Best albums of 1989: #3 The Cure “Disintegration”

For those that only have a cursory knowledge of The Cure, “Disintegration” is likely where they get the impression of the band as dark and dreary, which, not coincidentally, was my own first impression of them.

I distinctly remember an afternoon a few years earlier, a friend of mine from my street excitedly telling me how he was going to see a concert that evening with his older sister. A band that I had never heard of, yes, The Cure, and he rhymed off a litany of songs that, surely, I had heard. And I felt so bad that I hadn’t, that I eventually fibbed when he came to a song or two of which I absolutely must have heard. I finally listened to some of those songs a few years later when I borrowed a couple of CDs off my friend John: “Staring at the sea”, the early singles collection, and this one, “Disintegration”.

After all the success of their singles in the 1980s and the increased sales of their previous album, “Kiss me kiss me kiss me”, frontman Robert Smith became disenchanted with the idea of his group becoming a successful pop rock band. This and the realization that he was shortly to be turning 30 years old pushed our friend Robert into depression and heavily into psychedelics. He then set out to make a record that reflected his mindset at the time and returned to the dark, goth rock sound The Cure had explored on some of their early records.

Of course, when their labels heard the album, expecting more of the new wave inspired pop they were used to selling, they pushed to delay the album’s release date. Their worries turned out to be needless because “Disintegration” would go on to be the band’s biggest selling record ever. Not only that but it is considered by many to be Smith’s best work, the album finding itself on many lists (yeah, not just this one).

As dark and atmospheric and grandiose as most of “Disintegration” is, the album is not without its singles, and many of these charted quite high. And its from these that I offer my three picks for you, mostly because these are some of my early favourites from the album, indeed, some my earliest favourites ever from the band.


”Fascination street”: That haunting and foreboding bass line, ringing and echoing guitars, sounding very much like the squealing of bats or other creatures of the night, it’s all very dark. The intro carries on well over two minutes, setting a mood to wallow in, before Smith even starts in singing about a night out in New Orleans. “So let’s cut the conversation and get out for a bit, because I feel it all fading and paling, and I’m begging to drag you down with me, to kick the last nail in.” An odd choice for a single but that’s what it was. Elektra, The Cure’s American label, refused the band’s first choice for the album’s first single, which was “Lullaby”, as was it everywhere else in the world besides North America, and went with “Fascination Street” instead. It hit number one on Billboard’s newly established Modern Rock charts and set up “Disintegration” for its unexpected and wild ride on the charts.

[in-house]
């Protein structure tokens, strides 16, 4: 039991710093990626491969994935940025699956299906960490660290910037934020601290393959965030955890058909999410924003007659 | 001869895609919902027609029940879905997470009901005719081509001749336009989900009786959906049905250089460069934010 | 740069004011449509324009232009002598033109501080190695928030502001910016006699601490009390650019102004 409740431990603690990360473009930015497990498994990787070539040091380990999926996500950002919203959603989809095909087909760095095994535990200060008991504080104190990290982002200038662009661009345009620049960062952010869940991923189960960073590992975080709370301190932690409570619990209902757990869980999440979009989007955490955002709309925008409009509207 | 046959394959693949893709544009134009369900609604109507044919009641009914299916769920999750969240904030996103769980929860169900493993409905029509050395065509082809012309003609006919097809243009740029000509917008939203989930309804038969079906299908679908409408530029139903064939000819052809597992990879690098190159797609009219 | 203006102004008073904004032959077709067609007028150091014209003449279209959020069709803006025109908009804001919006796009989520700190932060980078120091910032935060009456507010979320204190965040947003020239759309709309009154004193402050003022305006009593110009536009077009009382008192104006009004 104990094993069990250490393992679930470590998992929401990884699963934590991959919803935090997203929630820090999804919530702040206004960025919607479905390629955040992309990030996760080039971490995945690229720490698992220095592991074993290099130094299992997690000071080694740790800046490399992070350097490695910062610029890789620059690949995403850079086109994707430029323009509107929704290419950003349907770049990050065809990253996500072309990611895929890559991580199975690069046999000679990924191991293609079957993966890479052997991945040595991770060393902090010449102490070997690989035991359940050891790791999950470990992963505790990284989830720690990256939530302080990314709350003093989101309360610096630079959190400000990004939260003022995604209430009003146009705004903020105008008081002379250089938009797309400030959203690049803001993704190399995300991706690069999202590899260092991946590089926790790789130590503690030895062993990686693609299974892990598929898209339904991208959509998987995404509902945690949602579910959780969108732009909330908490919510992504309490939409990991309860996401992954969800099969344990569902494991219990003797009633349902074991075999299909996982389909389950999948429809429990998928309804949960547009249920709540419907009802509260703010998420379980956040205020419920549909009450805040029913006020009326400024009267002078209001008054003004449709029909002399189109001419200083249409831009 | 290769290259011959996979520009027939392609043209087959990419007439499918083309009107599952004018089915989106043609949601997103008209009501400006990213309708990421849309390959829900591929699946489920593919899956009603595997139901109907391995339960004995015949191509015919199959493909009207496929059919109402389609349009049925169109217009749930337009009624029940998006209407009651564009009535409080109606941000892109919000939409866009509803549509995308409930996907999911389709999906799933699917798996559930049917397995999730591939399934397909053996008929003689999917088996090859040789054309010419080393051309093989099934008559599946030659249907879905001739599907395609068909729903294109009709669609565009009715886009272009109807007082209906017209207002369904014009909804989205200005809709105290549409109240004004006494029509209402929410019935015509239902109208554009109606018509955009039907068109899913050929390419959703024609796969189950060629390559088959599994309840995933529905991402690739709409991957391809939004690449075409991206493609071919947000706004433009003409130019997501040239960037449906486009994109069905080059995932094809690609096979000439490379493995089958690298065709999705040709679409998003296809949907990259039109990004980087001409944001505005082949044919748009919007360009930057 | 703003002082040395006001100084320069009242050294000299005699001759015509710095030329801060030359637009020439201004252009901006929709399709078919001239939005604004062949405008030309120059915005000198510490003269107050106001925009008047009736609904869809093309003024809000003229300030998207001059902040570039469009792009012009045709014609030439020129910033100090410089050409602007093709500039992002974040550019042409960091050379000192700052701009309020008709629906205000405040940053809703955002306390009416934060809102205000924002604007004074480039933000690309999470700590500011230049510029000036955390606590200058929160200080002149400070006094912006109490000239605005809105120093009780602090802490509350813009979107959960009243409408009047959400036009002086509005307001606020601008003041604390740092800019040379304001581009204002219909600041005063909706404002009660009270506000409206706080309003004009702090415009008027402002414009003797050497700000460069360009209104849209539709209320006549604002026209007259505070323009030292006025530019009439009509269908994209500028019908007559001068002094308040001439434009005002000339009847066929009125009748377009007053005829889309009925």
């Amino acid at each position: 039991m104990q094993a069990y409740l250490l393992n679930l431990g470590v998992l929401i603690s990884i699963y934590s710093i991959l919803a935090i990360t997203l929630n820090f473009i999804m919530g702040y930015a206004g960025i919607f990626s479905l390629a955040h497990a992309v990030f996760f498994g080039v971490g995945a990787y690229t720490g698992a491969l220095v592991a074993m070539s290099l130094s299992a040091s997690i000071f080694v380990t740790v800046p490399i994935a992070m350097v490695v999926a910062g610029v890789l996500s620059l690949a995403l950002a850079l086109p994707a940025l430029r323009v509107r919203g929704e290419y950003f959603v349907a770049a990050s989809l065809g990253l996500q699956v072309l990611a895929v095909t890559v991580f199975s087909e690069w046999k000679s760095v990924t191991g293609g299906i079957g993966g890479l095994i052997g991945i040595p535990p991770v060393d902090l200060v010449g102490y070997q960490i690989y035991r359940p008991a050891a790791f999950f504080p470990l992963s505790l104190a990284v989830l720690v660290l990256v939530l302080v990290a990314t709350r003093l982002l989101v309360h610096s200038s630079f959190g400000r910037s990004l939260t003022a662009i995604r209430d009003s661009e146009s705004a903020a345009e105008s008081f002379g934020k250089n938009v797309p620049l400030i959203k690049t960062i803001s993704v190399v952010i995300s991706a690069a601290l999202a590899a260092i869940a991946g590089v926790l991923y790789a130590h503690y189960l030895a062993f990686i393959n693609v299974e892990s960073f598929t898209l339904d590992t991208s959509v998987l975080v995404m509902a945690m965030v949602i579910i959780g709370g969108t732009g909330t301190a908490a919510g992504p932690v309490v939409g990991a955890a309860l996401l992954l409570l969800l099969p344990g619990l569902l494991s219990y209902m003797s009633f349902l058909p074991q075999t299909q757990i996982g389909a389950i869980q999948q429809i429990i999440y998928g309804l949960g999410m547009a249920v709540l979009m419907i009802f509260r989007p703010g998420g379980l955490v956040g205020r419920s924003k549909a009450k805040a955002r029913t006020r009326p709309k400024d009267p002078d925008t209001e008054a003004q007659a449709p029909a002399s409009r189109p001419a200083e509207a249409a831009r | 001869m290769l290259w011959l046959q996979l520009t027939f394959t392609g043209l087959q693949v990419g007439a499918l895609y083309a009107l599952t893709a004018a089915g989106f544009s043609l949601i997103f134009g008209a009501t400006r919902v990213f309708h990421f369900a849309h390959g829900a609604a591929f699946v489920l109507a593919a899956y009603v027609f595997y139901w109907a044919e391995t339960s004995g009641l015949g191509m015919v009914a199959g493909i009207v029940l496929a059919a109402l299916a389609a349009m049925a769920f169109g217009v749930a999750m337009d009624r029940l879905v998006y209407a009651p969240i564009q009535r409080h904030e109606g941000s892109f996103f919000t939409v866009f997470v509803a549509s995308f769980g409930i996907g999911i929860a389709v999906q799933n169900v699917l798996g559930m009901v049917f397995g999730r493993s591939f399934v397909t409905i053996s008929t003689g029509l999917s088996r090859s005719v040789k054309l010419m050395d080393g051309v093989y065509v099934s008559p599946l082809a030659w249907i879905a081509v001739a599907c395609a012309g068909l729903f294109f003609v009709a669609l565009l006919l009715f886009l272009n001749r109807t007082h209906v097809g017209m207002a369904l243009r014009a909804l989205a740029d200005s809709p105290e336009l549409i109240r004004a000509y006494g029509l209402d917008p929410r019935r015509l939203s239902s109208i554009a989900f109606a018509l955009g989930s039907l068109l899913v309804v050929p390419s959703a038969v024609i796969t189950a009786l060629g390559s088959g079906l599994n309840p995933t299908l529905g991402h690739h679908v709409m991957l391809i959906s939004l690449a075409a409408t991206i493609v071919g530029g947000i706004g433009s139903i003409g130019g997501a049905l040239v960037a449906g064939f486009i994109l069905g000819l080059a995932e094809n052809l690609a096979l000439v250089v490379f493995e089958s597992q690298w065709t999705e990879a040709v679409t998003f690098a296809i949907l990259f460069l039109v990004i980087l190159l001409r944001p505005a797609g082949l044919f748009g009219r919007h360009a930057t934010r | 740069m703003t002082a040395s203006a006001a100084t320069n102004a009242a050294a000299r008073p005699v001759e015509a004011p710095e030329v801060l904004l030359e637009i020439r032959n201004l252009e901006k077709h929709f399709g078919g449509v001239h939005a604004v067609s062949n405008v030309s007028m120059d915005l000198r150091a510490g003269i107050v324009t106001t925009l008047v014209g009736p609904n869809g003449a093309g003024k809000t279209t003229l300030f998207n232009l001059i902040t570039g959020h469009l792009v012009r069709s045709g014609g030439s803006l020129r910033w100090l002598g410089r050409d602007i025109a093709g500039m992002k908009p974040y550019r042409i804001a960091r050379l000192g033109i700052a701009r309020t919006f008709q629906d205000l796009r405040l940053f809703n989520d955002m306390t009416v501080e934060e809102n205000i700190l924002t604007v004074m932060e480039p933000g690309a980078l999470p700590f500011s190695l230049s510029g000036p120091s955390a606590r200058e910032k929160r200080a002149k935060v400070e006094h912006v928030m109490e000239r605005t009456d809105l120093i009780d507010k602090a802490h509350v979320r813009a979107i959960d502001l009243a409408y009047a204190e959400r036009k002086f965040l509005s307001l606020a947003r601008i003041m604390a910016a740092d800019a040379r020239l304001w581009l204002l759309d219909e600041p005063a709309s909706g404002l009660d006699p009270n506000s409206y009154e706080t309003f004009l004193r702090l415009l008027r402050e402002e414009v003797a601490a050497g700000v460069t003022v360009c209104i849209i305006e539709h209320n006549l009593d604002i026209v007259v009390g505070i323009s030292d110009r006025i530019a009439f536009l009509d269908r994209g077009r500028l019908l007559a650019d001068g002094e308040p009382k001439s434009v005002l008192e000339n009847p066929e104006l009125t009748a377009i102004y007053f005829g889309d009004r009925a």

”Pictures of you”: Even at seven and a half minutes, this track is not the longest on the album but is quite long for a single. This was the final one to be released off “Disintegration” and it is apparently either about the aftermath of a fire and finding photos or based on an essay by some mystery author whose name is similar to that of Smith’s wife, both tales have been woven by the frontman. The song is a meandering piece that shimmers and wavers in that lovely space that occurs behind your eyelids as you sit in your dimly lit teenaged room, crying over your lost first love. “Remembering you running soft through the night. You were bigger and brighter and whiter than snow and screamed at the make-believe, screamed at the sky and you finally found all your courage to let it all go.” Such beauty in pain.

”Lovesong”: Written by Robert Smith as a gift for his fiancée at the time and now wife, Mary Poole, it is likely the most emotional piece on the album and has been used as a wedding song by more than a few of my friends. When Robert Smith sings, “Whenever I’m alone with you, you make me feel like I am whole again”, you feel as he feels, even with such simple words. It is about as upbeat as “Disintegration” gets and the closest thing to an obvious single but yet doesn’t feel out of place given its big sound. It also has one of my favourite bass lines ever, which wasn’t even ruined for me by younger brother who played it over and over and over after someone had taught it to him.